There was an awful lot to like about Lilly, but what I admired the most about her was her total disregard for complacency. If she saw something that could be improved, she did not rest until it had either been changed or every possible alternative had been explored. By the time the rest of us had gotten used to the new arrangement, she had either found something else to update or was implementing something huge and new that the rest of us would need a lot of time to wrap our heads around. Where I feared change, she embraced it, and where I sat collecting my thoughts, she had already struck out for a new destination.
She was like a smiling whirlwind that blew through a room, and if you weren't simply swept up and carried along in her wake, you were probably changed by the experience regardless. Despite how busy her role as manager and acting director kept her, she always had time to ask how my girls were, or how Cindy's mum was doing after her stroke, or what plans you had for the long weekend.
I can't imagine not seeing her at work any more.
I got neck strain trying to avoid looking into Lilly's office all day, and as I was leaving at the end of the day, I checked out of habit, and saw the empty chair, and remembered she would never be coming back to it, and barely kept my composure on my way to the parking lot.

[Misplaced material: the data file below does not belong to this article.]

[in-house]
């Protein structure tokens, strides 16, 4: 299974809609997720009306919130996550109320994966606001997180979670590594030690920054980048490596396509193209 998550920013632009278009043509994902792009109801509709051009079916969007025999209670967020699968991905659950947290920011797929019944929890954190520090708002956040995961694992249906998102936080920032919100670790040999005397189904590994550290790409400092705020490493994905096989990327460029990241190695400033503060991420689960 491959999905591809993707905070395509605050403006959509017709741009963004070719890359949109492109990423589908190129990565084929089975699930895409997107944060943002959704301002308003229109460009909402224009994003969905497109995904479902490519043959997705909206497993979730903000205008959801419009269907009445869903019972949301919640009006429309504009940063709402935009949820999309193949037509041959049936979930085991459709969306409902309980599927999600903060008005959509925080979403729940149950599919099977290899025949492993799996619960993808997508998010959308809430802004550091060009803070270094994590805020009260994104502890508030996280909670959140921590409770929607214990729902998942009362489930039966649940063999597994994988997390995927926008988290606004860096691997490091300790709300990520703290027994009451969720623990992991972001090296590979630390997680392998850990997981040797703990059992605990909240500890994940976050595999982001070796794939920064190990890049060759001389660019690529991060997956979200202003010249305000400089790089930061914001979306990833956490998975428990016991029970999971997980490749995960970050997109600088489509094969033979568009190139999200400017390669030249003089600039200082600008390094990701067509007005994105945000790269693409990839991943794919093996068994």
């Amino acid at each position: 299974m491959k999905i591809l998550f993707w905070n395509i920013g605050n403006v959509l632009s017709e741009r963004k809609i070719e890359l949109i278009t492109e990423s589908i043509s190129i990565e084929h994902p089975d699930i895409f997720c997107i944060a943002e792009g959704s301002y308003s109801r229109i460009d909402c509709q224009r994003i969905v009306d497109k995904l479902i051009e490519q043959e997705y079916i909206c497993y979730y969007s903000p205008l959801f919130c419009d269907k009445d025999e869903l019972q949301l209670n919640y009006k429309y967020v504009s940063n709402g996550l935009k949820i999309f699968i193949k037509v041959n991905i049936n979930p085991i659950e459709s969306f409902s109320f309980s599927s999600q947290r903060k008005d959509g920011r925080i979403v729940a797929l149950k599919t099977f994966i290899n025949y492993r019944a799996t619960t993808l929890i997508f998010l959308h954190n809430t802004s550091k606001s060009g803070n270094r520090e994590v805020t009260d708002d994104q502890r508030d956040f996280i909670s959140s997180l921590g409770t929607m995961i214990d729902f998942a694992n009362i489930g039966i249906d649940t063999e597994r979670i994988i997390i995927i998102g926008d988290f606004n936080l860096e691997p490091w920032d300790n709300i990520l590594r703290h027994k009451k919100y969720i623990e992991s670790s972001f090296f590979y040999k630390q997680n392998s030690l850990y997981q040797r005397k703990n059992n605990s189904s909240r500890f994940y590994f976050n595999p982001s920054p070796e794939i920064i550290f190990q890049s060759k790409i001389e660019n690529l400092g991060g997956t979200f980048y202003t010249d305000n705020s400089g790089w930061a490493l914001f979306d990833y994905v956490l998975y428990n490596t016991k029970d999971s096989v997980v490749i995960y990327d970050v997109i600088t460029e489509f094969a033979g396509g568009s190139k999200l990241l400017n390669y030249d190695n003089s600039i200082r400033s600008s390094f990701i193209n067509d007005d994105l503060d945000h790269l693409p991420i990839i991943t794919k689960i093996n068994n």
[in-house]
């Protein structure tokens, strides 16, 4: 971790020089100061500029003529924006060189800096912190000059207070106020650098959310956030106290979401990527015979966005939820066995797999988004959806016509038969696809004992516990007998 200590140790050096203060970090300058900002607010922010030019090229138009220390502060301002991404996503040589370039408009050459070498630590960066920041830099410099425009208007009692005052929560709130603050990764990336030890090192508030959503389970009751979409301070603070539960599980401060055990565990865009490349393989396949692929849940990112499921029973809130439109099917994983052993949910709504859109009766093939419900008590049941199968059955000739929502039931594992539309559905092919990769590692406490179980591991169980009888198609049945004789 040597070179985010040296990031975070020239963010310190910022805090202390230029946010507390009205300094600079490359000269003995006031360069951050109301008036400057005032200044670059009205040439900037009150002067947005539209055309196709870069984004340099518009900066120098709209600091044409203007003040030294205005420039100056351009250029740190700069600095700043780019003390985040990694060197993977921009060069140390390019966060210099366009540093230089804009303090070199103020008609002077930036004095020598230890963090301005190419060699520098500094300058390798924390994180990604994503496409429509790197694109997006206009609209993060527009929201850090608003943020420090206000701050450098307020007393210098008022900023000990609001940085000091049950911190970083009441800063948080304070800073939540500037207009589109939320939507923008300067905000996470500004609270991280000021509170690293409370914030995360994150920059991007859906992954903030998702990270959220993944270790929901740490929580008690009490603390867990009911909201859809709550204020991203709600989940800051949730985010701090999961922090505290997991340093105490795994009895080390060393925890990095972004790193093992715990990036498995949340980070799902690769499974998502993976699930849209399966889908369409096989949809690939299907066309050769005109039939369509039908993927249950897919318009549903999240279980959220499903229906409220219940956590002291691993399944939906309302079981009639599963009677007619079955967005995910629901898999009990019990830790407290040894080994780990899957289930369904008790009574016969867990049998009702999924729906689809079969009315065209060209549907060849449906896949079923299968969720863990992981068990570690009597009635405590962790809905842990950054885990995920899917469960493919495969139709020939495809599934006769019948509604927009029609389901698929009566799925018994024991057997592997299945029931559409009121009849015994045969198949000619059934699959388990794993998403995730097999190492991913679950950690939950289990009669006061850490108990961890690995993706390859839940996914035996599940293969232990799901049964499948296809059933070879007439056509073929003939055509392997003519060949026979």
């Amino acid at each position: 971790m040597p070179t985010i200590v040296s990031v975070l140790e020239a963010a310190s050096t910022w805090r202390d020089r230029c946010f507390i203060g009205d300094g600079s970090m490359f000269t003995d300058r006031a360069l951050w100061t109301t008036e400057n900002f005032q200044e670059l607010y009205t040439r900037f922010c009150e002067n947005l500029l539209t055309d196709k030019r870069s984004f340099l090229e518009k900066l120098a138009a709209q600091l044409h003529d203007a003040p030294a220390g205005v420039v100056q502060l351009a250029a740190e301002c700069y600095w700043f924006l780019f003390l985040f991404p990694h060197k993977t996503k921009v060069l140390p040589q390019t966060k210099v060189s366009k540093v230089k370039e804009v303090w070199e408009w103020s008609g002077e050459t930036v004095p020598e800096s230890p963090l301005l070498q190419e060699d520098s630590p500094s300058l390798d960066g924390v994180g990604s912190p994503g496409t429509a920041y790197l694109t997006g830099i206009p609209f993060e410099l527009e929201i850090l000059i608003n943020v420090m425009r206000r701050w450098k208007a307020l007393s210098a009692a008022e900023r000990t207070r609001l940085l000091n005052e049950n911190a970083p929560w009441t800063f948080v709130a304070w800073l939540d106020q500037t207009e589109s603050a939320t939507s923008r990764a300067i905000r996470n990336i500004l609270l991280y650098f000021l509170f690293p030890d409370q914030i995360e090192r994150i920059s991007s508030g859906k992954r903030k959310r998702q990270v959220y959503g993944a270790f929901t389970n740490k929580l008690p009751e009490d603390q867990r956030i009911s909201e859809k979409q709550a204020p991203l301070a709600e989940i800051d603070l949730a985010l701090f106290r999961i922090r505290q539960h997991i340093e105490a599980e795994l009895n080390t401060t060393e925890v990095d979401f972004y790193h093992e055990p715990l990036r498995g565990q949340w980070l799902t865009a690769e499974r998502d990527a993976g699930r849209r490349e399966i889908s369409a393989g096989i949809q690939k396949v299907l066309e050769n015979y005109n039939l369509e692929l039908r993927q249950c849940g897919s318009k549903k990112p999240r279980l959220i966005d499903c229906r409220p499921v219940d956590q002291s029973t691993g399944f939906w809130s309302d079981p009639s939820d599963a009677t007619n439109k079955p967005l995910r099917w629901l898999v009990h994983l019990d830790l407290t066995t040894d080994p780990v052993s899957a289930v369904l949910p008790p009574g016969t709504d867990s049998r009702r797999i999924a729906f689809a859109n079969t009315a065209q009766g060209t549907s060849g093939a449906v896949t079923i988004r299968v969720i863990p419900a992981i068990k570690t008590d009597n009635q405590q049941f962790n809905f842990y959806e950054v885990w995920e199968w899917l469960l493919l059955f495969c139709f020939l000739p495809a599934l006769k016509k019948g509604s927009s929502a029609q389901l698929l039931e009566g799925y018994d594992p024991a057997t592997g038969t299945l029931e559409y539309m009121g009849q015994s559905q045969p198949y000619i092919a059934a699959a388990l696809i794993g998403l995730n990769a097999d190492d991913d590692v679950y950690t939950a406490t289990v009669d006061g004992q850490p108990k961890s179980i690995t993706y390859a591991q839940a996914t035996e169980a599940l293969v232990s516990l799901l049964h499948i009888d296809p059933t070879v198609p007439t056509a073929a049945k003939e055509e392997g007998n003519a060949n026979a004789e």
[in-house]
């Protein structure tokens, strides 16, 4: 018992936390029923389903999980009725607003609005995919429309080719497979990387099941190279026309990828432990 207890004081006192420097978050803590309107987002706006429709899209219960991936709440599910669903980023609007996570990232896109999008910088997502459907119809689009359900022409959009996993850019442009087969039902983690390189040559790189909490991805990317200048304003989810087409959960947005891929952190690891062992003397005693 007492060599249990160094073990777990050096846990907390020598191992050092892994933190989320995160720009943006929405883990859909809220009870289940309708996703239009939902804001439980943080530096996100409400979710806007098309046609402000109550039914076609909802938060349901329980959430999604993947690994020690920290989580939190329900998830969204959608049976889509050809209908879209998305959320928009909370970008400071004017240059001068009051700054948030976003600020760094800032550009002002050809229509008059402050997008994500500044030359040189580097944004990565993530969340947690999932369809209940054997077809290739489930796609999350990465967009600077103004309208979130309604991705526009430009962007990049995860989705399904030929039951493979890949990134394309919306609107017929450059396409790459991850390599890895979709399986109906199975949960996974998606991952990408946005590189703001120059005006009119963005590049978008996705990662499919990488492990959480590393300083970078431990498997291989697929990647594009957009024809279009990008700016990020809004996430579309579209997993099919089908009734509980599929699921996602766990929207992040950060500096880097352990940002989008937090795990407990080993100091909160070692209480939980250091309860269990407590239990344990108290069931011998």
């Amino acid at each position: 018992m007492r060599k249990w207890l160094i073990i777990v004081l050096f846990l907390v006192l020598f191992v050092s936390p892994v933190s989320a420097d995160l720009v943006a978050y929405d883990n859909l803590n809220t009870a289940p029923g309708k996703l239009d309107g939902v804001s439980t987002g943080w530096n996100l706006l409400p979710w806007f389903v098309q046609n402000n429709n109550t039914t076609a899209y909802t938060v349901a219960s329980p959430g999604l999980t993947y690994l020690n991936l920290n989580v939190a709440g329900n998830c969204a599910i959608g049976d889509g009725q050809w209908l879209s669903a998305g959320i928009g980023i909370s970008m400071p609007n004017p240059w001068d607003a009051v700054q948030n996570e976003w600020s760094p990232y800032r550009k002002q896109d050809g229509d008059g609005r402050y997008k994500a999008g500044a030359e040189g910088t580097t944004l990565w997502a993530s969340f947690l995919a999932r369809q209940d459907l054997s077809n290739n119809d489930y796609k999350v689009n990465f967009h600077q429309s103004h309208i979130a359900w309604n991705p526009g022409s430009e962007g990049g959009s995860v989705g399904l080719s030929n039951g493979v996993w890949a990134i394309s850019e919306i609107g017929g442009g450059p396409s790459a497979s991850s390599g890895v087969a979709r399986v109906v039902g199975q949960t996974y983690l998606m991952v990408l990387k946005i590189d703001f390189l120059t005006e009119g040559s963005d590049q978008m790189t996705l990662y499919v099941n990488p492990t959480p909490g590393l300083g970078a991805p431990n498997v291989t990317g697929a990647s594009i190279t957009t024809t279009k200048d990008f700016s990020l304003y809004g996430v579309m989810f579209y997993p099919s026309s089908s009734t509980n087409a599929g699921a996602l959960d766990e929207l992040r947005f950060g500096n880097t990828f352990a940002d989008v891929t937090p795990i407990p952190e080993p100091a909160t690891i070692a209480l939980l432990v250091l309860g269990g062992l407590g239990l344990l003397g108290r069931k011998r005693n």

Work did a great job of helping us cope; instead of sending everyone home to grieve on their own, they gave us time to come to grips with it, and we all elected to go back on the phones, as much as a welcome distraction as anything else. The Education staff came around with juice and tea and coffee to keep everybody hydrated (between tears and snot I lost more fluid than James Brown at the '64 T.A.M.I. show), and a number of staff from other areas offered to help man the phones if needed. David came around several times to see how everyone was doing, or to borrow a tissue, and also had the presence of mind to call the new hires that were supposed to start work tomorrow and told them that while they would still be paid, they should come in next week instead.